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The Big Grapple

To the roster of top-flight Cornell sports like hockey and lacrosse, add one more: wrestling. With its own training facility and a singularly dedicated coach, the program has been on the rise over the past decade. In March, the Big Red sent nine wrestlers to Philadelphia for the NCAA Championships, where the grapplers faced traditional […]


To the roster of top-flight Cornell sports like hockey and lacrosse, add one more: wrestling. With its own training facility and a singularly dedicated coach, the program has been on the rise over the past decade. In March, the Big Red sent nine wrestlers to Philadelphia for the NCAA Championships, where the grapplers faced traditional Midwest powerhouses as well as rivals closer to home. Could they top last year’s secondplace finish?

In March, Cornell wrestlers went to Philadelphia aiming to cap their squad's decade-long renaissance with an NCAA championship.

With thousands in attendance, the Big Red faced off against Midwest titans as well as East Coast rival Penn State. Could Cornell score the ultimate takedown?

By Brad Herzog

Photos by Lindsey Mechalik


For decades, hockey and lacrosse have been the University's iconic sports, its teams going toe-to-toe with the nation's finest programs. But in the past ten years, a third powerhouse has emerged: wrestling. Last year, at the NCAA Championships, the Big Red finished second—behind only the University of Iowa, a perennial Goliath. This year, Cornell was ranked number one for most of the season. Heading into the national tournament in March, many experts thought maybe, for the first time in fifty-eight years, a team from outside the Heartland had a chance to win it all. Here's how the three-day event unfolded—and how the Cornell program rose to become a national contender.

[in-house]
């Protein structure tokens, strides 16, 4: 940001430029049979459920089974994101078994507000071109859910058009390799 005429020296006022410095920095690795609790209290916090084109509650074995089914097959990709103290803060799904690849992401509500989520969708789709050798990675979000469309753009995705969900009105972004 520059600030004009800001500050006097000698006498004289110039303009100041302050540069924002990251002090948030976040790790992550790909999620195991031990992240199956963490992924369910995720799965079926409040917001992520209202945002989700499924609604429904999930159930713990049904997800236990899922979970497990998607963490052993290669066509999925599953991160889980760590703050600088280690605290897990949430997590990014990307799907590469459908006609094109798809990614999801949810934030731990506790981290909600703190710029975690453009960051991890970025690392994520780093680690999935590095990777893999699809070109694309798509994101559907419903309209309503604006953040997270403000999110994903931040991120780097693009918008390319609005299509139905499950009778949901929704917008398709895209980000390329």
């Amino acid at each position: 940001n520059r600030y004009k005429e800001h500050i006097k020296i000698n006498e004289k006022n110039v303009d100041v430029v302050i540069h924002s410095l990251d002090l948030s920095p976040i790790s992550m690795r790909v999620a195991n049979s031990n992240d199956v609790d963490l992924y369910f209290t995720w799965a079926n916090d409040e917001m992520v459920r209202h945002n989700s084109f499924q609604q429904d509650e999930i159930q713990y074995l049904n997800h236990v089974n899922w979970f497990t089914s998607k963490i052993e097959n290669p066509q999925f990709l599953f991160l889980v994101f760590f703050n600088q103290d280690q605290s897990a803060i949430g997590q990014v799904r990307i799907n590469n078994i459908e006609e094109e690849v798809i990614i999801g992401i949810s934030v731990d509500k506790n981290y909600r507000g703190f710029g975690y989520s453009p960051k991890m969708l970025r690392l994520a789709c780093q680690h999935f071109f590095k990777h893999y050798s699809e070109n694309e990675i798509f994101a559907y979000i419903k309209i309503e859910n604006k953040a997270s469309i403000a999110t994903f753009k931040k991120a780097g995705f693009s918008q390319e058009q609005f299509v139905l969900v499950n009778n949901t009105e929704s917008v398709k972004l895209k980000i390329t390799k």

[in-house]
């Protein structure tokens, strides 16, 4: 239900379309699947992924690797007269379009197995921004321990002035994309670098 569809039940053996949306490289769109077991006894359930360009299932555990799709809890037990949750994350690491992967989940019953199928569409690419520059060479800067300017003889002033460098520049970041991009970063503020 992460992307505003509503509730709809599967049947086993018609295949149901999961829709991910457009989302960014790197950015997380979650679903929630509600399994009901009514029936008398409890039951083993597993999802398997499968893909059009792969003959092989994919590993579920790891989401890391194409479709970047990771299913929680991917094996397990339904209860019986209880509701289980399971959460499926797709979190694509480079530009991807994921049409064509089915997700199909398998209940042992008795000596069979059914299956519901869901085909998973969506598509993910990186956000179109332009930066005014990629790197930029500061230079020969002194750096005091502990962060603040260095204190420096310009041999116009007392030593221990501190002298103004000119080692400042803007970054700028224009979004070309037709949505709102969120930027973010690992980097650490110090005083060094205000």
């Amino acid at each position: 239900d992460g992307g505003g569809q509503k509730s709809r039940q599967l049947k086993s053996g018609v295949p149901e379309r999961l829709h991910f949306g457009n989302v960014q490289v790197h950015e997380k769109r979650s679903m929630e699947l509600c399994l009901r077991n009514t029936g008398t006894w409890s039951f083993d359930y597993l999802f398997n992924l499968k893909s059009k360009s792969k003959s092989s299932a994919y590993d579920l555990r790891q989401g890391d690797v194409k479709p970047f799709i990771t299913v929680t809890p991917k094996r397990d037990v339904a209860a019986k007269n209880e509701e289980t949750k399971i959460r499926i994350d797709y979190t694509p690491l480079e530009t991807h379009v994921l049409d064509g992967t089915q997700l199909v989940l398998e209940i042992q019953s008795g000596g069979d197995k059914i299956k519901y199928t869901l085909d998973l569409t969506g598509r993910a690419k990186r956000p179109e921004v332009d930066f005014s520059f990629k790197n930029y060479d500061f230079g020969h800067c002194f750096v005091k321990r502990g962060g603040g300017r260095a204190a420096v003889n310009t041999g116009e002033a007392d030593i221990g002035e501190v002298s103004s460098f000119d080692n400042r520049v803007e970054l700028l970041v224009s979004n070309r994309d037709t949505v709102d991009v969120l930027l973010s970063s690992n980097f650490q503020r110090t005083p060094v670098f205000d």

THURSDAY, MARCH 17 11 a.m.

It's St. Patrick's Day, but there's a dearth of green. Instead, Philadelphia's Wells Fargo Center is a rainbow of allegiances. More than 17,000 fans, largely distinguished by school color (nearly 1,000 of them in carnelian and white), are riveted to simultaneous action on eight mats. In all, over the three days of competition, they will view 640 matches featuring 330 wrestlers (thirty-three in each of ten weight classes) from eighty-six schools. Cornell has qualified nine grapplers for the double-elimination tournament, in every class but heavyweight.

With big crowds in attendance and the national championship on the line, it's an intimidating environment. So yesterday, while the arena was comparatively empty, Big Red coach Rob Koll offered a lesson straight out of Hoosiers. In the movie, Gene Hackman, playing a role based on the real-life basketball coach of tiny Milan High, leads his team into the cavernous arena on the day before the state championship game and points out that the distance from the floor to the rim is still ten feet, just like in their tiny home gym. Koll didn't bother measuring the mat, but he wanted the team to have a feel for the place.

After winning the prestigious National Duals in January and earning its fifth straight Eastern Intercollegiate Wrestling Association championship in early March, Cornell is one of the teams to beat. That's a different kind of pressure, and the competition is fierce. Oklahoma State (winner of thirty-four team titles) and Iowa (three-time defending national champion) are coming on strong. Penn State—the last Eastern team to win a title, more than a half-century ago—is very, very good.

11:29 a.m.